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B. Hunis



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    OA10 - EGFR Mutations (ID 382)

    • Event: WCLC 2016
    • Type: Oral Session
    • Track: Biology/Pathology
    • Presentations: 1
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      OA10.07 - Report on Liquid Biopsies from Advanced Lung Adenocarcinoma Patients and Correlation with Their Tumor Biopsy Profiles (ID 4826)

      11:00 - 12:30  |  Author(s): B. Hunis

      • Abstract
      • Presentation
      • Slides

      Background:
      Liquid biopsy (LBx) has emerged as an alternative tool for the management of advanced lung cancer patients (pts) identifying driver mutations, and hence, improving personalized medicine. There are still controversial issues such as standardization, validation of different technologies, concordance with tissue molecular profile results (TMPR), and others. LBx offers many advantages including non-invasive, bypass tumor heterogeneity, an opportunity for serial measurements to evaluate response or early recurrence, and others.

      Methods:
      Guardant 360 was analyzed in 100 consecutive stage IV or recurrent lung adenocarcinoma (adeno) pts. Guardant 360 is a panel of 70 genes including single nucleotide variations, amplifications, translocations, and short insertions/duplications/deletions in exons 19 and 20 of the EGFR, and others. Cell-free DNA (cfDNA) is extracted from plasma and genomic alterations are analyzed by massively parallel sequencing of amplified target genes. TMPRs from each subject was obtained or recovered for comparison with their LBx counterparts. TMPRs from this cohort was developed in different CLIA laboratories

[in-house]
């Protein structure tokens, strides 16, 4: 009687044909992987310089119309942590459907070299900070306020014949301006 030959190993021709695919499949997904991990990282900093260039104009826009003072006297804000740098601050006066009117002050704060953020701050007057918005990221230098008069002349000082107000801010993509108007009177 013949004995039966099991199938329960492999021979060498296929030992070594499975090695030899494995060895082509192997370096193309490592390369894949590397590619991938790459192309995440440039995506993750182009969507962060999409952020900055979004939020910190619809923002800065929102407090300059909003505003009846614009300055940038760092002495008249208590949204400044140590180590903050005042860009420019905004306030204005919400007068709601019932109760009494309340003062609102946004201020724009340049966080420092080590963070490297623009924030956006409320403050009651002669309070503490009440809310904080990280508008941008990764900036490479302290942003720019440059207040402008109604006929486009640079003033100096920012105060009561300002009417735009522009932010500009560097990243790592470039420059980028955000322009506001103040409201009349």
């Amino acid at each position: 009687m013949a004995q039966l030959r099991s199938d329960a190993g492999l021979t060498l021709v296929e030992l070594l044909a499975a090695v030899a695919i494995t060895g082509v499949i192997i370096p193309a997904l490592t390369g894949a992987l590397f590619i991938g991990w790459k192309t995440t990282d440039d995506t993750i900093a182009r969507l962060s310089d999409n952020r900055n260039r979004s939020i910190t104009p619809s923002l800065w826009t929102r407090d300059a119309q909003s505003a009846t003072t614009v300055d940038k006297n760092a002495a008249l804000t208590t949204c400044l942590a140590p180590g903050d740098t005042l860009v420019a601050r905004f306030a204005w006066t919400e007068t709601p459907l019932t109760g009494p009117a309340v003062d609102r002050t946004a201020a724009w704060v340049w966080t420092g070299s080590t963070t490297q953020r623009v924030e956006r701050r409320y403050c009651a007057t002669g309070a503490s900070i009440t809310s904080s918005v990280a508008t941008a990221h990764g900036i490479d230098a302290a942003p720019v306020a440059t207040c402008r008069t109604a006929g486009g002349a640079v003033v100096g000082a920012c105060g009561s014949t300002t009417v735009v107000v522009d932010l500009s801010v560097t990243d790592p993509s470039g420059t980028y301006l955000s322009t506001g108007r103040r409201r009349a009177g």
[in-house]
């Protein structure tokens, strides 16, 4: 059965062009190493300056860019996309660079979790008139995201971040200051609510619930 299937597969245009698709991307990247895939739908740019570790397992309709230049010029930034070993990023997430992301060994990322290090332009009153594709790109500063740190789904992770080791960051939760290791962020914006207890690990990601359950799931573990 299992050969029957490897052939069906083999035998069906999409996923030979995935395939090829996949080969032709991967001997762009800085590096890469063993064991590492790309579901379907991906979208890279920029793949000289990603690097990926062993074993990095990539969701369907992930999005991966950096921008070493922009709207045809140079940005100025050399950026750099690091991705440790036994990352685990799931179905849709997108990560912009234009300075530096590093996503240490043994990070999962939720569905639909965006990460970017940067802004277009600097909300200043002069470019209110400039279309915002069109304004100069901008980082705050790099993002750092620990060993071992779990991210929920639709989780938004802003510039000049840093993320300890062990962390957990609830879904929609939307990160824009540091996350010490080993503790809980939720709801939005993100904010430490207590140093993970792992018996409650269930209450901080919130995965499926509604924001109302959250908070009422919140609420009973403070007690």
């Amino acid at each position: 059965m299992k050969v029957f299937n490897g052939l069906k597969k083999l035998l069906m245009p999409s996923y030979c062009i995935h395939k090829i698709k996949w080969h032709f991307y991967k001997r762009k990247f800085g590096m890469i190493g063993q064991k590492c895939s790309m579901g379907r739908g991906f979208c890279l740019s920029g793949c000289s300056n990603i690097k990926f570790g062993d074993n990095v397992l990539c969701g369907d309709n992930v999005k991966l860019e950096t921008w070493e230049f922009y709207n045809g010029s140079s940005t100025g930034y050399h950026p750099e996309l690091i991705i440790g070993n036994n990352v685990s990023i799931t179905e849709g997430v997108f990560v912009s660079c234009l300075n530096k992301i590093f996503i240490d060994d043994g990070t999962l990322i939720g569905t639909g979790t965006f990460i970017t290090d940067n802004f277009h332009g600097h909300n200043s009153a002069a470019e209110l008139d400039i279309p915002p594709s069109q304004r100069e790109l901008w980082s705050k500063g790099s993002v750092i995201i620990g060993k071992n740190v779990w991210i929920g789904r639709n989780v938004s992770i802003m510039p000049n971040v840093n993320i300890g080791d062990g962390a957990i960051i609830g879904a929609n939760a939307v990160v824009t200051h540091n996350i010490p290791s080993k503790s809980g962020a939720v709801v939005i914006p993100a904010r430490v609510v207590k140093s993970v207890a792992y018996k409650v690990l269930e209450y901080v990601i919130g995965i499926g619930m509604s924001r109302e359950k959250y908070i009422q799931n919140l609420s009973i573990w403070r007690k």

Results:
      69 pts were females; median age 72 (range, 27-99). 84/100 pts had at least 1 genomic alteration by LBx (range, 1-10). Most common abnormalities found in LBx were: TP53 (37 pts), EGFR (35 pts), NF1 (20 pts), KRAS (12 pts), MET (14 pts). From this 84 pts with + LBx results, 67 pts (80%) had TMPRs for comparison. Main reason for lack of TMPRs: insufficient tumor (19/100; 19%). For comparison between the 2 modalities, we considered all pts with available results in both tests; hence, 81 pts were used to compare tumor biopsy (TBx) vs. LBx. 37 pts out of 81 (46%) had at least 1 similar genomic abnormality found in both TBx and LBx, respectively. Most of the concordance was in EGFR alterations (19/28; 68%). LBx caught 16 additional EGFR genomic aberrations not being identified by TBx. A total of 35 EGFR genomics aberrations were identified in LBx; 16/35 EGFR mutations found in LBx were actionable and 5 of these 16 actionable EGFR mutant cases were only found in LBx not in TBx.

      Conclusion:
      LBx offers an alternative to identify genomic alterations. Still, insufficient tumor is the major reason for lacking of TMPRs. EGFR mutations are the most common actionable mutations found in LBx; also, it has a high correlation with TBx (68%). LBx identified more gene abnormalities than TBx, and in some cases, the actionable EGFR mutations were found only in LBx sample.